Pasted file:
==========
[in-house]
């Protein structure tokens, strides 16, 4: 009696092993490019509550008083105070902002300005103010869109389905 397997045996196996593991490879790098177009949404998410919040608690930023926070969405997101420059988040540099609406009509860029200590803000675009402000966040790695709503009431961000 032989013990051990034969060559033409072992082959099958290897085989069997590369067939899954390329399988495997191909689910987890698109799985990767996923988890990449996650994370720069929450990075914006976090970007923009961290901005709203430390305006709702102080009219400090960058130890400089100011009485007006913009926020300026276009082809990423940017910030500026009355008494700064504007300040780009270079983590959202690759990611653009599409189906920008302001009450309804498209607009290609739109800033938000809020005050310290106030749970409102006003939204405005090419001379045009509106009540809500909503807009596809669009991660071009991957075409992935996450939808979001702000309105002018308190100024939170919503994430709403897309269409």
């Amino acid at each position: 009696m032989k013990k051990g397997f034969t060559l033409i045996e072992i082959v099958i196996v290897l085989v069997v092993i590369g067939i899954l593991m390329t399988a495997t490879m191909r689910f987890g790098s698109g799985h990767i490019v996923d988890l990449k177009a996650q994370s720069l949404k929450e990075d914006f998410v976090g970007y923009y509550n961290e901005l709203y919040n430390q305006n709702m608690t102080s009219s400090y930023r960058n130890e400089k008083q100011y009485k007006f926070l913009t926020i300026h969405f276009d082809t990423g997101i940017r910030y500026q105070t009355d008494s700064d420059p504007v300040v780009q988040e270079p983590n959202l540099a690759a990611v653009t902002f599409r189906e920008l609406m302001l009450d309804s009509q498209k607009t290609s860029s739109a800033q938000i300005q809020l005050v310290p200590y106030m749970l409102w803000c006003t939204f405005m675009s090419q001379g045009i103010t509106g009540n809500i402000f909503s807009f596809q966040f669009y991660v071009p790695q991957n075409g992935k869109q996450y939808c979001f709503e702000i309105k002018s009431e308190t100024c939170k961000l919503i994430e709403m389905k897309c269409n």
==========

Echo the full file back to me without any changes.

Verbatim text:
[in-house]
């Protein structure tokens, strides 16, 4: 009696092993490019509550008083105070902002300005103010869109389905 397997045996196996593991490879790098177009949404998410919040608690930023926070969405997101420059988040540099609406009509860029200590803000675009402000966040790695709503009431961000 032989013990051990034969060559033409072992082959099958290897085989069997590369067939899954390329399988495997191909689910987890698109799985990767996923988890990449996650994370720069929450990075914006976090970007923009961290901005709203430390305006709702102080009219400090960058130890400089100011009485007006913009926020300026276009082809990423940017910030500026009355008494700064504007300040780009270079983590959202690759990611653009599409189906920008302001009450309804498209607009290609739109800033938000809020005050310290106030749970409102006003939204405005090419001379045009509106009540809500909503807009596809669009991660071009991957075409992935996450939808979001702000309105002018308190100024939170919503994430709403897309269409």
């Amino acid at each position: 009696m032989k013990k051990g397997f034969t060559l033409i045996e072992i082959v099958i196996v290897l085989v069997v092993i590369g067939i899954l593991m390329t399988a495997t490879m191909r689910f987890g790098s698109g799985h990767i490019v996923d988890l990449k177009a996650q994370s720069l949404k929450e990075d914006f998410v976090g970007y923009y509550n961290e901005l709203y919040n430390q305006n709702m608690t102080s009219s400090y930023r960058n130890e400089k008083q100011y009485k007006f926070l913009t926020i300026h969405f276009d082809t990423g997101i940017r910030y500026q105070t009355d008494s700064d420059p504007v300040v780009q988040e270079p983590n959202l540099a690759a990611v653009t902002f599409r189906e920008l609406m302001l009450d309804s009509q498209k607009t290609s860029s739109a800033q938000i300005q809020l005050v310290p200590y106030m749970l409102w803000c006003t939204f405005m675009s090419q001379g045009i103010t509106g009540n809500i402000f909503s807009f596809q966040f669009y991660v071009p790695q991957n075409g992935k869109q996450y939808c979001f709503e702000i309105k002018s009431e308190t100024c939170k961000l919503i994430e709403m389905k897309c269409n």